By Ravi R. Ponangi
Atlanta, GA: A group of parliamentarians from India attended a leadership program at Yale University, which began on June 20 and ended on June 30. The fragile global economy, the evolving political and economic crises in the Middle East and Europe, and the 2012 US presidential election, along with the challenges of leadership were among the topics dominated the sixth India-Yale Parliamentary Leadership Program.
Yale launched the program in 2007, in collaboration with the Federation of Indian Chambers of Commerce and Industry and the India-US Forum of Parliamentarians.
“The India-Yale Parliamen-tary Leadership Program underscores Yale’s longstanding commitment to educating our students for service and leadership,” said President Richard C. Levin. “We have now gone a step further to include emerging and mid-career leaders. The program will provide the parliamentarians with opportunities to critically think about the challenges of leadership and to explore freely, away from the legislative arena, the issues facing India.”
The participating 2012 parliamentarians were drawn from seven different national and regional political parties in India. They were Baijayant Panda of Biju Janata Dal; Dinesh Trivedi of All India Trinamool Congress; Biren-dra Prasad Baishya of Asom Gana Parishad; Thomas Sangma and Vandana Chavan of Nationalist Congress Party; Madhu Goud Yaskhi, Manicka Tagore and Mukut Mithi of Indian National Congress; Shivkumar Udasi and Kamlesh Paswan of Bharatiya Janata Party; and Ajoy Kumar of Jharkhand Vikaas Morcha. They spent six days on the campus with Yale faculty and four days in Washington, DC, meeting with senior US government officials.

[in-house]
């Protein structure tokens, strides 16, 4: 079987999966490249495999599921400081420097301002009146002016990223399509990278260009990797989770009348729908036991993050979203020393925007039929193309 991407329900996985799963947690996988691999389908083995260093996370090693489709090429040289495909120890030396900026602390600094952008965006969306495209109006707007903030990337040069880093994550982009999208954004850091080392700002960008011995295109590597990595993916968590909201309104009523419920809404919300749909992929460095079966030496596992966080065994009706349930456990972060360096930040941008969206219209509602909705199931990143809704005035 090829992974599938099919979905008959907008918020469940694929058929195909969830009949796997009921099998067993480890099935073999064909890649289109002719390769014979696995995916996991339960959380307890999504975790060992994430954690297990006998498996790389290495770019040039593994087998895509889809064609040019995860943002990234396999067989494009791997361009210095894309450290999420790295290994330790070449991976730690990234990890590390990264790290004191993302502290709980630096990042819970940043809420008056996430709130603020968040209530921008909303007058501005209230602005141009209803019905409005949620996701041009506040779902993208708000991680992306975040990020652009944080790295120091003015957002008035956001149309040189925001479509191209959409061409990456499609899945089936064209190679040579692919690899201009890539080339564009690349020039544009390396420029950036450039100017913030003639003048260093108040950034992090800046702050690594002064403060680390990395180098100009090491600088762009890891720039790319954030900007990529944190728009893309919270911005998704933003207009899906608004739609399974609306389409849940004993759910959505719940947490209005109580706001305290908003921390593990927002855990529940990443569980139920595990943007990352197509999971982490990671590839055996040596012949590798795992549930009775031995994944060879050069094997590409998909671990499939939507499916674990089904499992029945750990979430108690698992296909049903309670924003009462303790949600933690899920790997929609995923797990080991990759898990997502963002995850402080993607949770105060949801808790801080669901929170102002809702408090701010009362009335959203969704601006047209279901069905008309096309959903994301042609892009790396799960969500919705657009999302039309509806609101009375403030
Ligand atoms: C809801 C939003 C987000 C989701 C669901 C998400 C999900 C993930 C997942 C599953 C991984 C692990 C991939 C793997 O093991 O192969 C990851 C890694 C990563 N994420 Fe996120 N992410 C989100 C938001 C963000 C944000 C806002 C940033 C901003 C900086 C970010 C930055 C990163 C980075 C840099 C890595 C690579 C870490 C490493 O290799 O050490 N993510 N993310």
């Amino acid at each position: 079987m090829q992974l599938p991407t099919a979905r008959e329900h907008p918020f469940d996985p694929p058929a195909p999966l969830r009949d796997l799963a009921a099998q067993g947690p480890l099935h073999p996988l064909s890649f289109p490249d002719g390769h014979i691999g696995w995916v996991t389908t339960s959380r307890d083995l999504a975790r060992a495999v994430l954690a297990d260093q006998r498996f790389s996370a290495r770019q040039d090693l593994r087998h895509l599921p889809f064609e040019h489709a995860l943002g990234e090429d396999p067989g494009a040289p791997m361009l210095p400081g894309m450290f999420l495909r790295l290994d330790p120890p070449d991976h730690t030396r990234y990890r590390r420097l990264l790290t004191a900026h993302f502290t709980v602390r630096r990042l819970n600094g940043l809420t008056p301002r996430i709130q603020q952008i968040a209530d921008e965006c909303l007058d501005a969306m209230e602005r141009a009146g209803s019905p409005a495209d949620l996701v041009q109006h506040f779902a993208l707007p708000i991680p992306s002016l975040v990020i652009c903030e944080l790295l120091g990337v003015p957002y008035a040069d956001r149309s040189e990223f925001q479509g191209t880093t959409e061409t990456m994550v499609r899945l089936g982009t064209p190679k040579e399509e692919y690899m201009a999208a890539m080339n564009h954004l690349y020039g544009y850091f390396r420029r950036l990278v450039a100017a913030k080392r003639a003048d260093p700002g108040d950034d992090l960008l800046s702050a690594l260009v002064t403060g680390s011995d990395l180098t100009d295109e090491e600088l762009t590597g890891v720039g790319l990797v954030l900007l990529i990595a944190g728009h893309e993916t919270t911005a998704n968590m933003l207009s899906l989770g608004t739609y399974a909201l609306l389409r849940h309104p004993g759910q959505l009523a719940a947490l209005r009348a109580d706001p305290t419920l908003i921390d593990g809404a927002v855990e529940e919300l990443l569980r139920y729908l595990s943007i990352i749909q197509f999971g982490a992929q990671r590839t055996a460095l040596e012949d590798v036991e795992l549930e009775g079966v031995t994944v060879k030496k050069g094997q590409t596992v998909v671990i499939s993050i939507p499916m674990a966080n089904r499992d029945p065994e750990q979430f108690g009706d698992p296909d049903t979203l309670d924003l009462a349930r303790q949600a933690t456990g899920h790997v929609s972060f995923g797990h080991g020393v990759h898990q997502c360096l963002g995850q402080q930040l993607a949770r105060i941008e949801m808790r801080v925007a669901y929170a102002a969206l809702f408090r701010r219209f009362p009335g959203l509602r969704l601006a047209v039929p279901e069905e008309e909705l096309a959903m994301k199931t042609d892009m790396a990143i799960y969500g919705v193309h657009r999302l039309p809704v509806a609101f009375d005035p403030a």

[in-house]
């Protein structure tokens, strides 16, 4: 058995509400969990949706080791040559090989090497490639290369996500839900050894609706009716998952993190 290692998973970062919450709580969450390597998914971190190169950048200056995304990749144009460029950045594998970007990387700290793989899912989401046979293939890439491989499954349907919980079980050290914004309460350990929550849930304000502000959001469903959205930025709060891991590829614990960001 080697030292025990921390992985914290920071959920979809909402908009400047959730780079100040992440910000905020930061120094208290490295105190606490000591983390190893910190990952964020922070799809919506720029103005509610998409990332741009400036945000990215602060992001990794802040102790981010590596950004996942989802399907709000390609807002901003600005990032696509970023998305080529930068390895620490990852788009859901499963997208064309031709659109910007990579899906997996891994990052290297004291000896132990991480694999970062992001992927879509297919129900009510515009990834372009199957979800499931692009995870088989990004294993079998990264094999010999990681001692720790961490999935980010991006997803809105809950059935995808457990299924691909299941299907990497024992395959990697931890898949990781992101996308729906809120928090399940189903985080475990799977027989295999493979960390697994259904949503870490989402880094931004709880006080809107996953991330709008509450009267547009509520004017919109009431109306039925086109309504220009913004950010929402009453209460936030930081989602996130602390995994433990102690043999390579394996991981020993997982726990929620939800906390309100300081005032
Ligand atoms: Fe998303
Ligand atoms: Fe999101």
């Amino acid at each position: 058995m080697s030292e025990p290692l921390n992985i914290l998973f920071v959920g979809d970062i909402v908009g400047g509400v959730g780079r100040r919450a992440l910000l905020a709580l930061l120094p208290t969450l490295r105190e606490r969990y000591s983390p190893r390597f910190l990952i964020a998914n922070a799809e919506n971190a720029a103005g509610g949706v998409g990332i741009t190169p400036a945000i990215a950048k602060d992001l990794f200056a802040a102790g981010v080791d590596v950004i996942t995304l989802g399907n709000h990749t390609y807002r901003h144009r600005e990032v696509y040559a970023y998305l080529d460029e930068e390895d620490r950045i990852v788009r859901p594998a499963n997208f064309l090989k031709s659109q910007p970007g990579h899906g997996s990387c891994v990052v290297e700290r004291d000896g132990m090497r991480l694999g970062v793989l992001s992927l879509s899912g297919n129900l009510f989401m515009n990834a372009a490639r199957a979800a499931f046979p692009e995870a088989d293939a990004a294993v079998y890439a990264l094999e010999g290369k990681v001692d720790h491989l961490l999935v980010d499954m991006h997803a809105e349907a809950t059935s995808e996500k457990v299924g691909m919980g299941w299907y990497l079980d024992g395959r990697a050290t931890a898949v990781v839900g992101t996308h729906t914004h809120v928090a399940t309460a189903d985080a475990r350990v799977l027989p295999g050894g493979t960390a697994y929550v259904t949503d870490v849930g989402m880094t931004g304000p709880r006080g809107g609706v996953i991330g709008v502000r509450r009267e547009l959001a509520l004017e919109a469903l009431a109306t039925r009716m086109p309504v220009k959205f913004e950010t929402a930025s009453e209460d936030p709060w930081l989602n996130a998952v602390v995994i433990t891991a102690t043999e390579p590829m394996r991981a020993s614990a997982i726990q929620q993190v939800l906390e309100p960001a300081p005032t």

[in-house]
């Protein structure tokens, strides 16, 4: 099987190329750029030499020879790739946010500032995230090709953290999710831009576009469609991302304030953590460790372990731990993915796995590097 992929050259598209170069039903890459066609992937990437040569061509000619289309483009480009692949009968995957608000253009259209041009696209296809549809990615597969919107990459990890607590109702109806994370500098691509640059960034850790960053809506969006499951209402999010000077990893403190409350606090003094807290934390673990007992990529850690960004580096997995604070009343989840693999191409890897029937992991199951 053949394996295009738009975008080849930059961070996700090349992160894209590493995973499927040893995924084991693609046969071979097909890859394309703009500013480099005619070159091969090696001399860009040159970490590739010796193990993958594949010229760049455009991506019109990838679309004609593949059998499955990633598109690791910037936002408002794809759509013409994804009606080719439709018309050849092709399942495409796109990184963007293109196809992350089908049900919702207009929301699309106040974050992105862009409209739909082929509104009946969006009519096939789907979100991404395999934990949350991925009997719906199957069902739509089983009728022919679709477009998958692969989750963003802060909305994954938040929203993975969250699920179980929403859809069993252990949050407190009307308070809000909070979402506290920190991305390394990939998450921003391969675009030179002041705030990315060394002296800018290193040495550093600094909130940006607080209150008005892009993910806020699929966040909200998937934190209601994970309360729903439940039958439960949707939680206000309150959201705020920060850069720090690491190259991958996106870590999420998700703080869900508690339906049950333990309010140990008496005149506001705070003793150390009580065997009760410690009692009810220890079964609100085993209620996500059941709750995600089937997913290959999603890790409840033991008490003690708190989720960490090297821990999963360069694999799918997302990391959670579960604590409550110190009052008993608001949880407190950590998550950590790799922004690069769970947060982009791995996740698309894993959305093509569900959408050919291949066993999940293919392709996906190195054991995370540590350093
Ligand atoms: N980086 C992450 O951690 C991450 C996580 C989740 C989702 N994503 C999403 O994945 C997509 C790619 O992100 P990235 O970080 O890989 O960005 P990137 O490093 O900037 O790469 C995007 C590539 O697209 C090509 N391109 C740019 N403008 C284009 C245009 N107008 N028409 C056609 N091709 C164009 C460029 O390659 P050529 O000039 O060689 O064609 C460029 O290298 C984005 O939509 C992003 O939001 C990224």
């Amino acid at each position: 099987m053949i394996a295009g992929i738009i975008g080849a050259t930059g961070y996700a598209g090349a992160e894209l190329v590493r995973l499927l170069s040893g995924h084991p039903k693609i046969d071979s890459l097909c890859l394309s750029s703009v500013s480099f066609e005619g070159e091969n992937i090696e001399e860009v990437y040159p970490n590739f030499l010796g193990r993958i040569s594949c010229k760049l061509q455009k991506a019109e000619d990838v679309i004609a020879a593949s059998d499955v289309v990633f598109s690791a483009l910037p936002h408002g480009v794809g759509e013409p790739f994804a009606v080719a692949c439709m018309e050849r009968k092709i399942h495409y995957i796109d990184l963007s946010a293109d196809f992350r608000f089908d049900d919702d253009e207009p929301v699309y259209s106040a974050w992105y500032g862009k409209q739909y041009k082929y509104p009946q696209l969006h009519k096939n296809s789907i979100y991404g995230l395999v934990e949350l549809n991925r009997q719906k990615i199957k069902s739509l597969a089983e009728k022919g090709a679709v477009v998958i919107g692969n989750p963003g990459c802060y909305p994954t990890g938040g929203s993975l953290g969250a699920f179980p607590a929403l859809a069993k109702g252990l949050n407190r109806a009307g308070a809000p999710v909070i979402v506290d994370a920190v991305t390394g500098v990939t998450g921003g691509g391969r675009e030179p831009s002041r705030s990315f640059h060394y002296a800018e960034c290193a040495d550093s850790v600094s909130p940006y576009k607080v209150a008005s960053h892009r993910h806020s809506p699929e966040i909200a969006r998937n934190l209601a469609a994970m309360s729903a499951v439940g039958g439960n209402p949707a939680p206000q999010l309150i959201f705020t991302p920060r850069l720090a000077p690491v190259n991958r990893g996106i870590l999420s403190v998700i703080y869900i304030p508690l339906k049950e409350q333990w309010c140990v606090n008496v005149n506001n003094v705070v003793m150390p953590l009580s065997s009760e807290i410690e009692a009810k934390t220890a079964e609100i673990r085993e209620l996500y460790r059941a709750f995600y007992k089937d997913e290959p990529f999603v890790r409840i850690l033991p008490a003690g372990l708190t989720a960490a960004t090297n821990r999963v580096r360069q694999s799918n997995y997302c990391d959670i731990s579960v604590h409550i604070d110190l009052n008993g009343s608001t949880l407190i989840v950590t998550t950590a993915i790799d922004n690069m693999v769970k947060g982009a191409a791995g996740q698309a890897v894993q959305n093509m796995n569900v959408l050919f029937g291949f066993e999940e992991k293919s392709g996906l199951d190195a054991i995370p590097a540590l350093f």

The discussions with Yale faculty focused on global economic governance, the US economy, corruption in government, counterinsurgency efforts in Afghanistan, political developments in the Arab world, the US Presidential elections, the economic and political crises in the Euro zone, Iran’s nuclear program, political and economic developments in China, and higher education in India, along with sessions on leadership, strategy, negotiation, and applied game theory.
In Washington, DC, the delegation held meetings with officials in the highest levels of the US State and Defense Departments and the White House, along with private sessions with thought leaders and former US government officials to better understand the US economic and political system.
Baijayant Panda, chair of the India-US Forum of Parlia-mentarians, noted that the program “has been widely appreciated by those of us serving in politics. The presentations and discussions covered a range of topics and ideas, by and with some of the top academics in the world, and the setting was excellent for vigorous but non-partisan exchanges of views.”
The fact that more than 70 individuals had participated since the program was created six years ago, noted Baijayant Panda, “only underscores the stature of the Yale program among India’s parliamentarians.”